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Young v. Crescente

Decided: October 6, 1944.

PETER YOUNG, PLAINTIFF-APPELLANT,
v.
DR. FRED J. CRESCENTE, DEFENDANT-RESPONDENT



On appeal from a judgment of the Supreme Court.

For the plaintiff-appellant, David Cohn and Lawrence Diamond.

For the defendant-respondent, Morrison, Lloyd & Morrison (Francis V. D. Lloyd, of counsel).

Wells

The opinion of the court was delivered by

WELLS, J. The plaintiff, Peter Young, brought two suits in the Supreme Court against two physicians, Dr. J. Thompson Stevens and Dr. Fred J. Crescente, as principals, seeking damages for alleged malpractice. The suits were tried together at the Passaic Circuit. The case against Dr. Stevens was submitted to the jury resulting in a verdict and judgment against him for $8,000 in favor of the plaintiff, Young. An appeal was taken by Dr. Stevens from this judgment to this court and affirmed September 14th, 1944. The case against Dr. Crescente resulted in a nonsuit directed by the trial court in his favor and against the plaintiff, Young. This is an appeal by Young from the judgment entered on said nonsuit.

In his complaint plaintiff alleged substantially that on and after August 15th, 1939, and for sometime prior thereto, Dr. Stevens, defendant in the other suit, was a practicing physician with offices in New York City and Montclair, New Jersey, and the defendant, Dr. Crescente, was a practicing physician with offices in Paterson, New Jersey, and associated with the defendant, Dr. Stevens, with offices in the City of New York; that on and after August 15th, 1939, the plaintiff, Young, was suffering from a condition in and about his rectum and consulted the defendants (meaning Drs. Stevens and Crescente) for said condition and for professional treatment thereon; that thereafter the defendants prescribed a course of treatments for said condition and pursuant to the retention and employment of said defendants by the plaintiff to perform the medical services and render the service and treatment to heal and cure said condition, the said plaintiff did enter into an agreement for the payment of the charge of said defendants who did in accordance with said agreement institute a course of treatment; and for the professional services rendered by said defendants in accordance with said agreement the plaintiff did pay said defendants and did reward them in accordance with their undertaking and agreement made with plaintiff; that the last professional services rendered by the defendants to the plaintiff were in May, 1940, and at which time and prior thereto, as part of the course of treatments employed by defendants, plaintiff was forced to submit to X-ray and deep X-ray therapy, and despite their duties to render the professional services and treatments to plaintiff in a careful and skillful manner, defendants did carelessly, negligently, improperly and unskillfully perform the services so that as a proximate result thereof plaintiff received bodily injuries from which he suffered and still suffers and for which he seeks compensation from both defendants. This was the only count in the complaint.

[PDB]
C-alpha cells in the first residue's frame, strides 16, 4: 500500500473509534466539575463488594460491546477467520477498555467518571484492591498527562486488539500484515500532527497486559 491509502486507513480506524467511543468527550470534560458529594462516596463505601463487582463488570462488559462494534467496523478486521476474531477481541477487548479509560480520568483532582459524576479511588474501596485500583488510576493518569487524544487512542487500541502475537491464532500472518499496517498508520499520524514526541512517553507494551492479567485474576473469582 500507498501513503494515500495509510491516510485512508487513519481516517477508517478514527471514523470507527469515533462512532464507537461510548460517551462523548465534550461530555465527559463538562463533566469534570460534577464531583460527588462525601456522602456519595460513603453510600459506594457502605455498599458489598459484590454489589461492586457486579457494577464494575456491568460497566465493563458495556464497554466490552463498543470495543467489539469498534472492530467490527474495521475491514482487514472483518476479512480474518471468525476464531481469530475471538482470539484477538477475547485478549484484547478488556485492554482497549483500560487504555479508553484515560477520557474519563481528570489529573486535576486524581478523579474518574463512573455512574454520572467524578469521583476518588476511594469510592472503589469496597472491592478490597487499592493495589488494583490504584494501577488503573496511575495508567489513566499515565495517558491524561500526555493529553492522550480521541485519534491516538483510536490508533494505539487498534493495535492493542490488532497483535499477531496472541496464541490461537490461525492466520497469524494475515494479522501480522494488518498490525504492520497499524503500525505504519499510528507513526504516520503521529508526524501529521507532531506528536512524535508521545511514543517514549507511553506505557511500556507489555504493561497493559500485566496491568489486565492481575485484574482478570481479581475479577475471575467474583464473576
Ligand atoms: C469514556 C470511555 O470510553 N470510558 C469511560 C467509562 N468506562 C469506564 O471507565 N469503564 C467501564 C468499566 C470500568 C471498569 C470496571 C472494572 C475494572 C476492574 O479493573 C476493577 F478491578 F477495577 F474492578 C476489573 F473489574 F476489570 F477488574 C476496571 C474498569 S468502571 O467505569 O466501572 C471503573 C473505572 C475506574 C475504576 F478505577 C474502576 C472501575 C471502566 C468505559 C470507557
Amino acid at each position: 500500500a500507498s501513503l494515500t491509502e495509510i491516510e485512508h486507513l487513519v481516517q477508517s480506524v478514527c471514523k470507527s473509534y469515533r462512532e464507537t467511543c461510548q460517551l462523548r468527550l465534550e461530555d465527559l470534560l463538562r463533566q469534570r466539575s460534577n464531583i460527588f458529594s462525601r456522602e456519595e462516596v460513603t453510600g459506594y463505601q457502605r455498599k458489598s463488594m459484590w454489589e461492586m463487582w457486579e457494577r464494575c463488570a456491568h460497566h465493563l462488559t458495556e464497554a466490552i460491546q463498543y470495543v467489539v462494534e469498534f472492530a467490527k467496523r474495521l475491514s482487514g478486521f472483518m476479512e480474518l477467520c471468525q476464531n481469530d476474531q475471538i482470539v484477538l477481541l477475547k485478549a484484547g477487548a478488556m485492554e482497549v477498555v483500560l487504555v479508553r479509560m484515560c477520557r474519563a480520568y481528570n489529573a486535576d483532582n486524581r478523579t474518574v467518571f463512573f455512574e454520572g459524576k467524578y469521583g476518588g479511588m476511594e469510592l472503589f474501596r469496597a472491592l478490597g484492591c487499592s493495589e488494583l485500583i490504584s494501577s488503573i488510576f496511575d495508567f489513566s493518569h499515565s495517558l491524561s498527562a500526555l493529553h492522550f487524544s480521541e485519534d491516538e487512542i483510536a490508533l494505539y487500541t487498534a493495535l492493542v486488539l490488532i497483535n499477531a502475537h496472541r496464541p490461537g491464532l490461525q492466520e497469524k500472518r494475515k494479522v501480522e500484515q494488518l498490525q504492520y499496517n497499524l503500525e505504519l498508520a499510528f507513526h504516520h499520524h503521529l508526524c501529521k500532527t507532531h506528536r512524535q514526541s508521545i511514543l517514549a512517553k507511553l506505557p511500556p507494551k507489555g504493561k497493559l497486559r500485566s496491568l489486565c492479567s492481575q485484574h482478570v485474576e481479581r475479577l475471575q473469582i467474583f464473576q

The answer of the defendant, Dr. Crescente, denies these allegations. Counsel for plaintiff in his brief said: "The pleadings and the proofs adduced to support the pleadings, clearly frame the issues, namely; first, the one of negligence; secondly, the existence of the relationship between the parties;

and third, that both Dr. Stevens and Dr. Crescente were principals and agents and that between them engaged in a joint enterprise or joint understanding respecting the treatment of the plaintiff herein; * * *."

This statement is in conformity with the allegations of the complaint and with the opening by plaintiff's counsel to the jury wherein he said: "We are going to establish that Dr. Fred Crescente was associated with the defendant, Stevens, as an assistant and professional associate, and that he was such and held himself out to be such to the plaintiff in 1939. We are going to establish these two men held themselves out as specialists dealing in the field of radiology, which was a field dealing in the treatment of diseases and conditions by the use of this machine."

Counsel for plaintiff also said in his brief that "no one on Dr. Crescente's part ever denied the existence of the relationship as charged." Counsel is mistaken about this. True, because of the nonsuit, there was no testimony by anyone offered on Dr. Crescente's part in denial of his alleged relationship with Dr. Stevens. However, Dr. Crescente's answer denied the allegation of the complaint as to his relationship with Dr. Stevens. Likewise, Dr. Crescente's counsel denied it in his opening to the jury wherein he also stated that he would show that Dr. Crescente was a paid employee of Dr. Stevens, who was an X-ray specialist; that the people came to see Dr. Stevens and not Dr. Crescente and that Dr. Stevens diagnosed their condition and prescribed their treatment; that Dr. Crescente did what he was told by Dr. Stevens to do; that there was a nurse there, and they both followed the instructions of Dr. Stevens. So that, both by the answer and by the opening of counsel of Dr. Crescente, the plaintiff was fully apprised that Dr. Crescente denied the existence of the relationship charged in the complaint, and plaintiff, therefore, knew that the burden of proof was on him to show ...


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